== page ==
History has its own serendipities. On 6th December 1948, exactly 44 years before the demolition of the Babri Masjid, the Constituent Assembly, which drafted our Constitution, was in the throes of a heated discussion on the question of secularism and the new Republic. While there was unanimity that India would not be a theocratic state, and that secularism did not imply contempt or marginalisation of religion, Loknath Mishra, a member of the Constituent Assembly from Orissa (who later, in the 1990s, became Governor of Assam) warned that a “secular state is a slippery phrase, a device to bypass the ancient culture of the land … justice demands that the ancient faith and culture of the land should be given a fair deal if not restored to its legitimate place after a thousand years of suppression”.
In their infinite wisdom, the founding fathers of our Constitution allayed Mishra’s fears, and resolved that India would be a country where all faiths would be respected, while the state itself would be secular. This ideological clarity was based on pragmatic grounds. Hindus and Muslims, and other minorities, don’t live in separately demarcated geographical areas. Nor are the minorities, especially Muslims, in insignificant numbers. They constitute over 14% of the population and live cheek by jowl with other religious communities across the country.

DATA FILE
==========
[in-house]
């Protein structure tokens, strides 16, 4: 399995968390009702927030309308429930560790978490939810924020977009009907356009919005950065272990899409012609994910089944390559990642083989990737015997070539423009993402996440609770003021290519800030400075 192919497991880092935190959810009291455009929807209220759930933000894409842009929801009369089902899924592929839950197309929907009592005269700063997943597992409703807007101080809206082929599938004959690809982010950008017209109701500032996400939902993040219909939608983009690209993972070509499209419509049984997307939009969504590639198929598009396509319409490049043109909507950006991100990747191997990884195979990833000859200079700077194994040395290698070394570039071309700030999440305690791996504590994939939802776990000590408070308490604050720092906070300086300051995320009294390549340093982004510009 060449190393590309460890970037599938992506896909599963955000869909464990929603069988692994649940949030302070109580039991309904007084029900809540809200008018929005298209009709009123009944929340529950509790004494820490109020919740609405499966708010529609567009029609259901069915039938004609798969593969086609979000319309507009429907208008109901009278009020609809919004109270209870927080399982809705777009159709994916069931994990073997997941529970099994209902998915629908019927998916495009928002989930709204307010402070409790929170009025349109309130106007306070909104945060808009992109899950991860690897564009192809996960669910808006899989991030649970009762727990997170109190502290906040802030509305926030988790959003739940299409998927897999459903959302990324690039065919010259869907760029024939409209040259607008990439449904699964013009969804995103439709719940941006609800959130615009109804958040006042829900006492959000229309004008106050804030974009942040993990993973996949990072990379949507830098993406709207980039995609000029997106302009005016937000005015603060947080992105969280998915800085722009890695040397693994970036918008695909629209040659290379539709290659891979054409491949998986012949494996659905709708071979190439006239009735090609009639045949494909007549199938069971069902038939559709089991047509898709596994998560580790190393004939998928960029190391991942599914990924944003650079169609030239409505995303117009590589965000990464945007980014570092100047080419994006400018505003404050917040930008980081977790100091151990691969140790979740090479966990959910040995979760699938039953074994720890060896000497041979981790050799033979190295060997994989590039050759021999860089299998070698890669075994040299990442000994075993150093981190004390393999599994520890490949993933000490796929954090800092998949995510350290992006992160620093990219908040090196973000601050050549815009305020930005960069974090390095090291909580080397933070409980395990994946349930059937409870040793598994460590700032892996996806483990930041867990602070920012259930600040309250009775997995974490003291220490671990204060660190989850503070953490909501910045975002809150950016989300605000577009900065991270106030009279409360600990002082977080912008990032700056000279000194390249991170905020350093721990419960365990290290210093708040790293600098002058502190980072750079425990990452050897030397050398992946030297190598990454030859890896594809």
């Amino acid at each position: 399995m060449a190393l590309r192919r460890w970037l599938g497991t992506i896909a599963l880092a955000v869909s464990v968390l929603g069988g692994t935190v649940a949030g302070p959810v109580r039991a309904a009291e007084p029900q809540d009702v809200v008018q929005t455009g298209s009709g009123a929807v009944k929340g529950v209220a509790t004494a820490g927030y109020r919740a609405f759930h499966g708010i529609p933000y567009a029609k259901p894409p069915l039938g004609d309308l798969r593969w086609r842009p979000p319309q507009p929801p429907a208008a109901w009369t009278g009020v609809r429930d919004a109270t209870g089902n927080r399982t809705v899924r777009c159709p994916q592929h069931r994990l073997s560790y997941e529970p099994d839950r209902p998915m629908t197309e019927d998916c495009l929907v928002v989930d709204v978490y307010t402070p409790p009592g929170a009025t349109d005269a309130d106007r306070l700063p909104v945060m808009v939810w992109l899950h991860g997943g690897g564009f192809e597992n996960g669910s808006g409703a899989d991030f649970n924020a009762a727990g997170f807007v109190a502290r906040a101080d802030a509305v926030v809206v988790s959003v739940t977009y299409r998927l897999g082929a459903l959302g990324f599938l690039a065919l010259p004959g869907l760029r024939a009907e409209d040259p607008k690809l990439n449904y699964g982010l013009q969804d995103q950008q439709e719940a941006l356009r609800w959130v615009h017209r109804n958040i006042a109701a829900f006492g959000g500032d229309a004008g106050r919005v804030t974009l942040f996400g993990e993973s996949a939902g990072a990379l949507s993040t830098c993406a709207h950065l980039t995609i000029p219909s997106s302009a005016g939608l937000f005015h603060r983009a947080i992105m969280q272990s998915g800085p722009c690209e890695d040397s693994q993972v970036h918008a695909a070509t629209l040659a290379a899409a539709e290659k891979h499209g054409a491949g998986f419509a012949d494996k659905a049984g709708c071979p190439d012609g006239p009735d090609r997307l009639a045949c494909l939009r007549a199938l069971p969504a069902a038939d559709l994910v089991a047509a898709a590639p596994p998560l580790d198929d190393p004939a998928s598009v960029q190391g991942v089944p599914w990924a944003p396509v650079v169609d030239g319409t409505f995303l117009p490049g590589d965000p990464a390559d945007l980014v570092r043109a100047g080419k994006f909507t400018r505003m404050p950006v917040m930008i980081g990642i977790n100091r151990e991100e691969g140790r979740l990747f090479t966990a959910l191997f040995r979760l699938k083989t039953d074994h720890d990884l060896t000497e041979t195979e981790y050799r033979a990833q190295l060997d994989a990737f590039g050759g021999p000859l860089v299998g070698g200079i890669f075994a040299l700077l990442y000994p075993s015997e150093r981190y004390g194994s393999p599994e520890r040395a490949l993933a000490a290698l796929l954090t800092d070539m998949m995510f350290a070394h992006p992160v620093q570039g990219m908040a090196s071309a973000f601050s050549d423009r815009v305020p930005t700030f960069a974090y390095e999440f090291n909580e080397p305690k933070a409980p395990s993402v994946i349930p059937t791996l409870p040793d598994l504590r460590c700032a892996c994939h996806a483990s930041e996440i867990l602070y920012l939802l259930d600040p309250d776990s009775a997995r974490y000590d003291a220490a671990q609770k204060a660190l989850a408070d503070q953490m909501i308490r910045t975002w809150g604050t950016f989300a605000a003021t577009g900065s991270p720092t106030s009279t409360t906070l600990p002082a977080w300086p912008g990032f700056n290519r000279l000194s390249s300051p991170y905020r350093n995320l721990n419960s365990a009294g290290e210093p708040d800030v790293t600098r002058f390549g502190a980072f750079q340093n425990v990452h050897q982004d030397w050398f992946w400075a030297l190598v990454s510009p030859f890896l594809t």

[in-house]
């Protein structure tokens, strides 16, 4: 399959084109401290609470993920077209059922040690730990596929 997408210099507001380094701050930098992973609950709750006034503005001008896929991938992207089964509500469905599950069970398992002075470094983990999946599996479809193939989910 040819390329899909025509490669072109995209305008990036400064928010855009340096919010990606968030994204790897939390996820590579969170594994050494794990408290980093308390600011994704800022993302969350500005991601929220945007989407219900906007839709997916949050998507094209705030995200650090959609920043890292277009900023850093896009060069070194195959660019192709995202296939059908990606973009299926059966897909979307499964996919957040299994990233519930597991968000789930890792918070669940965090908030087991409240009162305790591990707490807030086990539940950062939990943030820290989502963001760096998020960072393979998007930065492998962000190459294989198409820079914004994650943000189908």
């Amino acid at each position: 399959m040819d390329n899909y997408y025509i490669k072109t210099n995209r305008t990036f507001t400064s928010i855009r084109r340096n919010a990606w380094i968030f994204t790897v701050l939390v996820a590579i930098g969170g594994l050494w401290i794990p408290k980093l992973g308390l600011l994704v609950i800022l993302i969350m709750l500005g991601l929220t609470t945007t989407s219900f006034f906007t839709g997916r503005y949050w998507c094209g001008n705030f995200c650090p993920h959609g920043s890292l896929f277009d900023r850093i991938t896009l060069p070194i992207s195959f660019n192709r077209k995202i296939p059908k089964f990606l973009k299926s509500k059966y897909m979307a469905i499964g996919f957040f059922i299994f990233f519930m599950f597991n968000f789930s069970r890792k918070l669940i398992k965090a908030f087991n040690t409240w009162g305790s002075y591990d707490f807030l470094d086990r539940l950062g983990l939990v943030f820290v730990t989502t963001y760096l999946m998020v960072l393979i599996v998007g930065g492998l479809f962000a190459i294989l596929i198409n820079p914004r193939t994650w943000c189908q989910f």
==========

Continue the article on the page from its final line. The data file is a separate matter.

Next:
Even the much smaller Christian community, not more than 2% of the population, is cumulatively more than the entire population of Hungary and Greece put together. Co-existence, and respect for each other’s faith, is therefore an imperative and not an option for India.
But this ideology-based pragmatism is being tested today, not because the ideology or the pragmatism has become irrelevant, but because electoral calculations have created cynical expediencies on all sides of the political spectrum. Some political parties that reflexively genuflect before the altar of secularism have blatantly used Muslims as a vote bank in order to win elections, but done very little to address the real needs of the community. And parties like BJP have assiduously worked to consolidate a Hindu vote in opposition to the Muslims, while privileging divisiveness over governance.